There are three methods for calculating global inequality.
Concept 1. When we calculate this concept of inequality, we take all countries with their mean incomes –we have some 150 countries in the world with such data- and calculate the Gini coefficient. China and Luxembourg have the same importance, because we do not take population sizes into account.
Concept 2. Calculate mean income inequality but take population size into account
Concept 3. Calculate inequality of individuals based on actual income of individuals.
Inequality 3 can be calculated, as mentioned before, only from the mid-1980s because we do not have household surveys going further back in time. Figure 2 shows that Inequality 3 is higher than Inequality 2. This is true by definition because in Inequality 3 people enter the calculations with their actual incomes, not with country averages. A quick glance at Figure 1 shows that the variability of heights is greater in the third row than in the second. Averaging-out reduces measured inequality.
To calculate “true” global inequality or Concept 3 inequality, we have to adjust people’s incomes with the price levels they face and which, of course, differ between countries. We are interested in real welfare of people and those living in “cheaper” countries will get a boost in their incomes compared to what they make in nominal dollar terms. The currency we use is international (or “PPP” for purchasing power parity) dollar with which, in principle, one can buy the same amount of goods and services in any country of the world. Indeed, if we were not to adjust for the differences in price levels, and were to use nominal dollars, global inequality would have been even higher. This is because price levels tend to be lower in poorer countries, and income of people living in poorer countries thus gets a significant “boost” when we use PPP dollars.
Global inequality is calculated at approximately five-year intervals, from 1988 (the first dot on the left) to 2008 (the dot on the right). If we compare this last dot with a couple of dots for the earlier years, we see something that may be historically important: perhaps for the first time since the Industrial Revolution, there may be a decline in global inequality. Between 2002 and 2008, global Gini decreased by 1.4 points. We must not rush to conclude that what we see in the most recent years represents a real or irreversible decline, or a new trend, since we do not know if the decline of global inequality will continue in the next decades. It is so far just a tiny drop, a kink in the trend, but is indeed a hopeful sign. For the first time in almost two hundred years—after a long period during which global inequality rose and then reached a very high plateau—it may be setting onto a downward path.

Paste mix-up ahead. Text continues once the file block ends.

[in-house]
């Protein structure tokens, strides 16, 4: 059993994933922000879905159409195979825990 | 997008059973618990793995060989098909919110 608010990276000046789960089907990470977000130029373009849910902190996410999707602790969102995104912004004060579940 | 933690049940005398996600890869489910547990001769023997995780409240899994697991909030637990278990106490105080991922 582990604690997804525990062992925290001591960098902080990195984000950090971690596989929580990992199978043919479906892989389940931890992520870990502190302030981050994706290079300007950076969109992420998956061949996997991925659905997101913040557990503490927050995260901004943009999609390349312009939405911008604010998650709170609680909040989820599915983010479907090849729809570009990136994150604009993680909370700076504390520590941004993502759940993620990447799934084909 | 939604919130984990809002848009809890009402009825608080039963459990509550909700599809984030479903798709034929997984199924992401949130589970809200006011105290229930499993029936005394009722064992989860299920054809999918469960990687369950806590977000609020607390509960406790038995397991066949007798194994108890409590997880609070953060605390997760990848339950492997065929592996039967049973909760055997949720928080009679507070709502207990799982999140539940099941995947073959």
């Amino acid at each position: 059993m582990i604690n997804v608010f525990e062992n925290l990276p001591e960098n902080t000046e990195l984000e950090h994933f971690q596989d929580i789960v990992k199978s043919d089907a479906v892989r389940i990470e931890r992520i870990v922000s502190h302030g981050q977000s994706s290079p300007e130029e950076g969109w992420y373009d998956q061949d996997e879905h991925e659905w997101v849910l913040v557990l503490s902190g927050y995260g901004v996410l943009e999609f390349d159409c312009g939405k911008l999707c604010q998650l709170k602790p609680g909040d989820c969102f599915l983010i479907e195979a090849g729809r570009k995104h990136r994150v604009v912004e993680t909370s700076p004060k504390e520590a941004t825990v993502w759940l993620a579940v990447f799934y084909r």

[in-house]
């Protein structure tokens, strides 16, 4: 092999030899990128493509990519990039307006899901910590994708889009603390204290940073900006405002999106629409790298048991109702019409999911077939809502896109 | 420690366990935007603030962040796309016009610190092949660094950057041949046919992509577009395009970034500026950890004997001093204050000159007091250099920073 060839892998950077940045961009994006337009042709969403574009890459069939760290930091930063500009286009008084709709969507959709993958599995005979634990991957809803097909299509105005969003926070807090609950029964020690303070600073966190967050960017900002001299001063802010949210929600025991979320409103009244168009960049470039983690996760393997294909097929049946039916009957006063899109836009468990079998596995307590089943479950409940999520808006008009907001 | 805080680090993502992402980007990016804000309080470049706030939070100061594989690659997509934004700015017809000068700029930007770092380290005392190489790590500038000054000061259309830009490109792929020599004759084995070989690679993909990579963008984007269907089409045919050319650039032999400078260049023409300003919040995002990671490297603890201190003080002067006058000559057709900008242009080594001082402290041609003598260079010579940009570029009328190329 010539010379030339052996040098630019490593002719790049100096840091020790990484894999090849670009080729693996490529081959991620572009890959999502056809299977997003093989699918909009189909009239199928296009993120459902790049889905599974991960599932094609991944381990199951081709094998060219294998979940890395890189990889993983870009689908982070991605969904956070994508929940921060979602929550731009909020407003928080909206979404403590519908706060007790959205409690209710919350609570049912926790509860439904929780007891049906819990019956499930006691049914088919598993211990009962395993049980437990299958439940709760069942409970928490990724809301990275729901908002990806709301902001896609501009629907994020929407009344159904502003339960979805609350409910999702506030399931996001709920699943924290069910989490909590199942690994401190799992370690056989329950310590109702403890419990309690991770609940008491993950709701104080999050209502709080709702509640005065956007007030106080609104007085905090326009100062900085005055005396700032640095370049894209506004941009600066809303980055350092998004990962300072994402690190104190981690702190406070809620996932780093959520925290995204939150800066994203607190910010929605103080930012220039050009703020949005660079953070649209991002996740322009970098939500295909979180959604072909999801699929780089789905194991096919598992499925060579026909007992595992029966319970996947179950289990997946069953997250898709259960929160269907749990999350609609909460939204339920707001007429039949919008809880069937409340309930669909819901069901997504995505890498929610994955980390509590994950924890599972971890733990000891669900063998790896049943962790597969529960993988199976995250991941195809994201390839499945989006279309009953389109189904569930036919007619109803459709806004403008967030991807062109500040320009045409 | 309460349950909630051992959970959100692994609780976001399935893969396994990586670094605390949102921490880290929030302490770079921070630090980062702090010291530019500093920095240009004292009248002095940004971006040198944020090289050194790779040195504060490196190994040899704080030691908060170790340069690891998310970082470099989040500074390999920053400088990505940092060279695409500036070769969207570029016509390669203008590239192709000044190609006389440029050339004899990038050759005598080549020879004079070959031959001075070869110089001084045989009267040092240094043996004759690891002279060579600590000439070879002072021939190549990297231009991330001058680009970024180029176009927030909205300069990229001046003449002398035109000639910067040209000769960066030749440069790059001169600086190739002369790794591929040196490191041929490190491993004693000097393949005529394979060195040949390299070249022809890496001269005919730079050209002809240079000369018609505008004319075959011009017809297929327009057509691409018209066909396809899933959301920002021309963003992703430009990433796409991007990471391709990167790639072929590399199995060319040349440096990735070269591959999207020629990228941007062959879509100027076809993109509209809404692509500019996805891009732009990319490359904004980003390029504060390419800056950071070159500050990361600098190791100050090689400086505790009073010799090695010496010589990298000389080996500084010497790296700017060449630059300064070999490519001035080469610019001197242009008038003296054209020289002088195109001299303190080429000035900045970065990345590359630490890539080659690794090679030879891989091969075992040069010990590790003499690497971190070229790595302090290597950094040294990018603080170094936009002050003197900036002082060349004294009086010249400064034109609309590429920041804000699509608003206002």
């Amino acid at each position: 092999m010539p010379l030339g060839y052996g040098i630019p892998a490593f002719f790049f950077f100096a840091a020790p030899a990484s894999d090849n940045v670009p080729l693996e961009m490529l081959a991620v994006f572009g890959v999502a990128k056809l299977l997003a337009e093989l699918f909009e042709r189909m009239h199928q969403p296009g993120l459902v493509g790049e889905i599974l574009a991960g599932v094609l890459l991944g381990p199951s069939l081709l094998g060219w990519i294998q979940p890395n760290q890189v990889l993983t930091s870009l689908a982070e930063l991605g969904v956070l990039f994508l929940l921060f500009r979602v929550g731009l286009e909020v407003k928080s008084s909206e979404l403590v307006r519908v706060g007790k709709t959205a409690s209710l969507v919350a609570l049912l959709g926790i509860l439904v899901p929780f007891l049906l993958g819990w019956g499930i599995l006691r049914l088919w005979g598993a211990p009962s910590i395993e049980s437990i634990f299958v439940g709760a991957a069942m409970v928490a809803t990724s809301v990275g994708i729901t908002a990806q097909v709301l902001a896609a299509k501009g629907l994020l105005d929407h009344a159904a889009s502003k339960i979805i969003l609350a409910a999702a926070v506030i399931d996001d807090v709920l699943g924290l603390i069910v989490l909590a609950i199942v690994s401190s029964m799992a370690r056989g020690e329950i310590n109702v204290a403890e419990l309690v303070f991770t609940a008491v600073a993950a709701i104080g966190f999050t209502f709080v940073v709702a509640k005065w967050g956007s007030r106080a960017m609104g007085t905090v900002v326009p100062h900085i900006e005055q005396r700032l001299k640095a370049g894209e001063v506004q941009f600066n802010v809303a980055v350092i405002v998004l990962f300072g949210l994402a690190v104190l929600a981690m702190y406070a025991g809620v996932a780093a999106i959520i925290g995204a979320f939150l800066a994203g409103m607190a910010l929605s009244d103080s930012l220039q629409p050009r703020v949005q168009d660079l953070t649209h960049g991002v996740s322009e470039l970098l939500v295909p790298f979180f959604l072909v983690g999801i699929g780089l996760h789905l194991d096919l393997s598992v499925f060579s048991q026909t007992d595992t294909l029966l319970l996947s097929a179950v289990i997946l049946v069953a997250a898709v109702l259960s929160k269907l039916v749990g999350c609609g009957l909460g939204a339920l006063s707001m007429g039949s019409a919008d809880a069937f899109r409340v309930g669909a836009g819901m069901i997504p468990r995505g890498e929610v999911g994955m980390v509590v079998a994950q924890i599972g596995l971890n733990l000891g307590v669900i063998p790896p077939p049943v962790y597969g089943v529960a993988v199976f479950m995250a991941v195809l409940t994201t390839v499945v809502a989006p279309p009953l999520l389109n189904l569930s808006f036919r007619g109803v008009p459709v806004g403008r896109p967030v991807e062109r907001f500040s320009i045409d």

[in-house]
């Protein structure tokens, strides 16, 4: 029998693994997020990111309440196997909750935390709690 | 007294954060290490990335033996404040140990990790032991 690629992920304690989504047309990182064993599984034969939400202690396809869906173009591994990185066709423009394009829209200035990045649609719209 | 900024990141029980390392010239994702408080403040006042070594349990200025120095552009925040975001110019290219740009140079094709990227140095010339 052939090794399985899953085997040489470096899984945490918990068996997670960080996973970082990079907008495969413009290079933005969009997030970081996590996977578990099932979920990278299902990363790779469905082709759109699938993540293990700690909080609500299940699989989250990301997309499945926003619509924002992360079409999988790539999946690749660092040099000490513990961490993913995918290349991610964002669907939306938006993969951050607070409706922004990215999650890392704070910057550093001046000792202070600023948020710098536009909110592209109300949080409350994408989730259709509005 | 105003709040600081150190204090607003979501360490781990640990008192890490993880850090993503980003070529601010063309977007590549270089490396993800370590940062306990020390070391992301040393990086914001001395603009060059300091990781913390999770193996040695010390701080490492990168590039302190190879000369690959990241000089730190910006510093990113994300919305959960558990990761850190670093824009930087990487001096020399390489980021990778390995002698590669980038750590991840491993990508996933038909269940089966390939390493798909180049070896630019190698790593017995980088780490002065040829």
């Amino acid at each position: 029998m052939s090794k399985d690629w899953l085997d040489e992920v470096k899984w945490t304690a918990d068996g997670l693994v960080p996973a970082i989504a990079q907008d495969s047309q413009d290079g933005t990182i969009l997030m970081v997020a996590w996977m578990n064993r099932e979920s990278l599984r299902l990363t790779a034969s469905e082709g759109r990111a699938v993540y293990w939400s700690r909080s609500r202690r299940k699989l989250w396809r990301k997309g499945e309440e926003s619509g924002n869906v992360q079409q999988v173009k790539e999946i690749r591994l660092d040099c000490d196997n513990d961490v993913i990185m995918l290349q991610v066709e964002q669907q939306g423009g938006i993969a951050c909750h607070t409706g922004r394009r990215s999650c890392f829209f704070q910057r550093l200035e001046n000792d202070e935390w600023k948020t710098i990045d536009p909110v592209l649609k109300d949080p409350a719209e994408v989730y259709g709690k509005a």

The main reason for this break in the previous trend is what also underlies the decrease in Concept 2 inequality: fast growth of relatively poor and very populous countries, most notably China and India. Their growth, reflected in the rising real incomes of their populations, has not only curbed the rise in global inequality, but pushed it slightly down. China’s and India’s roles stand in marked contrast to the two other factors that influence global inequality and which have both been clearly pro-inequality. The first is the divergence of countries’ mean incomes which lasted from around 1980 to 2000; the second were rising within-national inequalities in many countries. The catching-up of poor and large countries has been the sole factor offsetting these upward pressures. But it has been such a strong factor that it has either kept global inequality from rising or, more recently with the acceleration of Indian growth, reduced it.
What can we say about the level of global inequality? What does the Gini of about 70, which is the value of global inequality, mean? One way to look at it is to take the whole income of the world and divide it into two halves: the richest 8% will take one-half and the other 92% of the population will take another half. So, it is a 92-8 world. Applying the same type of division to the US income, the numbers are 78 and 22. Or using Germany, the numbers are 71 and 29. Another way to look at it is to compare what percentage of world population, ranked from the poorest to the richest, is needed to get to the cumulative one-fifths of global income. Three-quarters of (the poorer) world population are needed to get to the first 1/5th of total income, but only 1.7% of those at the top suffice to get to the last one-fifth. Global inequality is much greater than inequality within any individual country. In Figure 3, global Gini of 70 is shown together with the Ginis for several countries. Global inequality is substantially greater than inequality in Brazil, a country that is often held, despite the recent improvements under the Lula presidency, as an exemplar of excessive inequality. And it is almost twice as great as inequality in the United States.